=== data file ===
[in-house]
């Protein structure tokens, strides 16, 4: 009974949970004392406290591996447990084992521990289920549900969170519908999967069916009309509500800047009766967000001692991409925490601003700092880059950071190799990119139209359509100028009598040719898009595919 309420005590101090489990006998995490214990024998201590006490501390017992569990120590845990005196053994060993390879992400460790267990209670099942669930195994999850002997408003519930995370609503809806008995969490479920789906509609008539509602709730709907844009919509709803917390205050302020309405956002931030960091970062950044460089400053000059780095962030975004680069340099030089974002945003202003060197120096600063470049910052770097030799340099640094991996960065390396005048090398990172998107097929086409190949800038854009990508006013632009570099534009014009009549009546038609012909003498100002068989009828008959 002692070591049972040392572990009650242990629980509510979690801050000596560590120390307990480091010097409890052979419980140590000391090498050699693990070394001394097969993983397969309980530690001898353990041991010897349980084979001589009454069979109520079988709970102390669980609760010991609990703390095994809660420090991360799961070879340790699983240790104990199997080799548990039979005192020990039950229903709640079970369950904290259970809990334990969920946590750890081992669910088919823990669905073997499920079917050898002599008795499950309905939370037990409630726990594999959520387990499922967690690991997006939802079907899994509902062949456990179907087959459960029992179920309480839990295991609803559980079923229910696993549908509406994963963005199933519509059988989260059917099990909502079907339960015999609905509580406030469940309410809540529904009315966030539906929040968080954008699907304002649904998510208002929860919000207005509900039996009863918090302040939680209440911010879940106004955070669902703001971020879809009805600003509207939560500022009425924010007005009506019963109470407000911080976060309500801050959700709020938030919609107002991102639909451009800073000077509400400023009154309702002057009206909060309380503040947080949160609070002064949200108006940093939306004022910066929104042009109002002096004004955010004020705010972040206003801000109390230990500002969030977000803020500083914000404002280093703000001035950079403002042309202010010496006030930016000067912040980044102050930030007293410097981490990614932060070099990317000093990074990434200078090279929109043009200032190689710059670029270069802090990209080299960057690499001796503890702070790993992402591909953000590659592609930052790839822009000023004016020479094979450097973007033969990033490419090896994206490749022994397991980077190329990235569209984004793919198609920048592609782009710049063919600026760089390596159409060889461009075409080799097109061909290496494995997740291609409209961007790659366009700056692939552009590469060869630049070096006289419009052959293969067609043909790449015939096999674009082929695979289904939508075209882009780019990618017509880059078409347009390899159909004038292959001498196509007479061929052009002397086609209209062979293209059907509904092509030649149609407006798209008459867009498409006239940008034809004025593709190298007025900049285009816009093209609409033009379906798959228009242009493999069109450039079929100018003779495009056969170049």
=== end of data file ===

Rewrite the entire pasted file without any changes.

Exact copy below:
[in-house]
């Protein structure tokens, strides 16, 4: 009974949970004392406290591996447990084992521990289920549900969170519908999967069916009309509500800047009766967000001692991409925490601003700092880059950071190799990119139209359509100028009598040719898009595919 309420005590101090489990006998995490214990024998201590006490501390017992569990120590845990005196053994060993390879992400460790267990209670099942669930195994999850002997408003519930995370609503809806008995969490479920789906509609008539509602709730709907844009919509709803917390205050302020309405956002931030960091970062950044460089400053000059780095962030975004680069340099030089974002945003202003060197120096600063470049910052770097030799340099640094991996960065390396005048090398990172998107097929086409190949800038854009990508006013632009570099534009014009009549009546038609012909003498100002068989009828008959 002692070591049972040392572990009650242990629980509510979690801050000596560590120390307990480091010097409890052979419980140590000391090498050699693990070394001394097969993983397969309980530690001898353990041991010897349980084979001589009454069979109520079988709970102390669980609760010991609990703390095994809660420090991360799961070879340790699983240790104990199997080799548990039979005192020990039950229903709640079970369950904290259970809990334990969920946590750890081992669910088919823990669905073997499920079917050898002599008795499950309905939370037990409630726990594999959520387990499922967690690991997006939802079907899994509902062949456990179907087959459960029992179920309480839990295991609803559980079923229910696993549908509406994963963005199933519509059988989260059917099990909502079907339960015999609905509580406030469940309410809540529904009315966030539906929040968080954008699907304002649904998510208002929860919000207005509900039996009863918090302040939680209440911010879940106004955070669902703001971020879809009805600003509207939560500022009425924010007005009506019963109470407000911080976060309500801050959700709020938030919609107002991102639909451009800073000077509400400023009154309702002057009206909060309380503040947080949160609070002064949200108006940093939306004022910066929104042009109002002096004004955010004020705010972040206003801000109390230990500002969030977000803020500083914000404002280093703000001035950079403002042309202010010496006030930016000067912040980044102050930030007293410097981490990614932060070099990317000093990074990434200078090279929109043009200032190689710059670029270069802090990209080299960057690499001796503890702070790993992402591909953000590659592609930052790839822009000023004016020479094979450097973007033969990033490419090896994206490749022994397991980077190329990235569209984004793919198609920048592609782009710049063919600026760089390596159409060889461009075409080799097109061909290496494995997740291609409209961007790659366009700056692939552009590469060869630049070096006289419009052959293969067609043909790449015939096999674009082929695979289904939508075209882009780019990618017509880059078409347009390899159909004038292959001498196509007479061929052009002397086609209209062979293209059907509904092509030649149609407006798209008459867009498409006239940008034809004025593709190298007025900049285009816009093209609409033009379906798959228009242009493999069109450039079929100018003779495009056969170049």